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Re: How Did Hadrosaurs Survive? (Was: Hadrosaur "mummy" questions)

From: "Cliff Green" <dinonaut@emerytelcom.net>
Reply-To: dinonaut@emerytelcom.net
To: "dinosaur mailing list" <dinosaur@usc.edu>
Subject: Re: How Did Hadrosaurs Survive? (Was: Hadrosaur "mummy" questions)
Date: Fri, 25 Oct 2002 12:49:23 -0600

> This reminds me of K. Carpenter's 1988 tail bite paper, but the idea
> credible. Hadrosaur tails were stiffened; if they were incapable of the
> movement required for swimming, defensive use also seems unlikely. Nor did
> the hadrosaurs evolve caudal weapons which would have enhanced such a
> defense.

Dear Tim and list,

I am aware of the tendons running across the backs and tails of
duckbills. I was under the impression that these were used to reinforce the
weight of the bones and muscles. I don't see how this would make the tails
immovable. Tendons have at least some stretch and mobility. Their tail
structure wasn't that similar to the thin, interlocking, balencing beams of
the Dromeosaurs. Perhaps they didn't have the mobility of a dog wagging it's
tail, or for the wide swinging strokes required for swimming, although most,
if not all, modern animals can swim. This didn't mean they couldn't have
used thier tails as weapons. They could use the momentum of swinging thier
hips and back legs. Even with it being stiffened, the tail could still act
as a REALLY big baseball bat.
BTW, My theory has just as much credibility as any one elses, seeing
that, once again, no one has seen

I don't think so; it seems far more likely that hadrosaurs fled, and fought only as a last resort. If hadrosaurs had regularly attempted to stand their ground, weapons and or armor would have been selected for. Instead they evolved keen senses and longer legs, and "hooves".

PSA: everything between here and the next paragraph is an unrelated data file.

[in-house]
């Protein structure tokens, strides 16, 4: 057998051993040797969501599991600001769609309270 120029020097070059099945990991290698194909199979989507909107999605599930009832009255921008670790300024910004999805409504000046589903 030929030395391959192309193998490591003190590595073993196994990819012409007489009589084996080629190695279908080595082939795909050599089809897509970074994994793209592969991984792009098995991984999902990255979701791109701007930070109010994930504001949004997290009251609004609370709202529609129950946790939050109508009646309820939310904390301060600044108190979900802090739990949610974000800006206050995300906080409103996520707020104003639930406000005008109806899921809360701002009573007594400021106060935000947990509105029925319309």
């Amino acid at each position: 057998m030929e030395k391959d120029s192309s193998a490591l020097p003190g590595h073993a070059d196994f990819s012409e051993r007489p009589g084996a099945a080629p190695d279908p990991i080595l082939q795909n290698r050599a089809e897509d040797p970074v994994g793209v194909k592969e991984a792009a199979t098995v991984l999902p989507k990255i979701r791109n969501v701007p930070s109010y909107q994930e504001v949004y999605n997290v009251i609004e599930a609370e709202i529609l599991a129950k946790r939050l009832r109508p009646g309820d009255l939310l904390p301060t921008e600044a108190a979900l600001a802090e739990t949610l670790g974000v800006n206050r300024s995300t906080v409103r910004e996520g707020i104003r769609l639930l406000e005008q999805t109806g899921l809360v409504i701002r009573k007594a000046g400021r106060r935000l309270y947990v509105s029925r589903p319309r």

theory can be absolutely proven or disproven on this, intil someone studies
duckbill behavior patterns in the wild.
    On another note, I wasn't insinuating that any known duckbill had tail

I know; I was just pointing to the absence of such weapons as evidence for a noncombative survival strategy.

I said that at least one type had large spikes across it's back and
tail. I think these spikes would have made it harder for a theropod to bite
down on a duckbill from above, into the spine.

It would have bitten into the upper thigh or flanks.

I should have been more clear
on this. My apologies.
This all reminds me of one of the recent talks at SVP. Greg Paul was
refuting the newer theories that Brachiosaurs couldn't raise thier heads up
because someone's computer data said otherwise. I think we are all in for at
least a few more surprises when it comes to what animals, extinct or other
wise, could do.

> By running away, but not (all hadrosaurs could escape a new predator
> consummate senses and speed.

    I'm afraid you lost me on this one. I presume your word "not" is "no",
but what "New" predator are you talking about? Are you saying that
tyrannosaurs were a newly indroduced species to the West,

Tyrannosaurus or its immediate ancestor appears absent in the lowlands in the late Edmontonian period and probably evolved in the well inland environments, perhaps in response to Alamosaurus, as Starkov suggested. By the Lancian period it had spread to the lowlands, apparently eclipsing several taxa least able to fight or flee.

in the Late
Cretaceous, like Bakker's utahraptor immigration theories in "Raptor Red"? I
thought Stokesosaurus from the Morrison was considered a primative
tyrannosaurid. Please enlighten me.


Cliff Green

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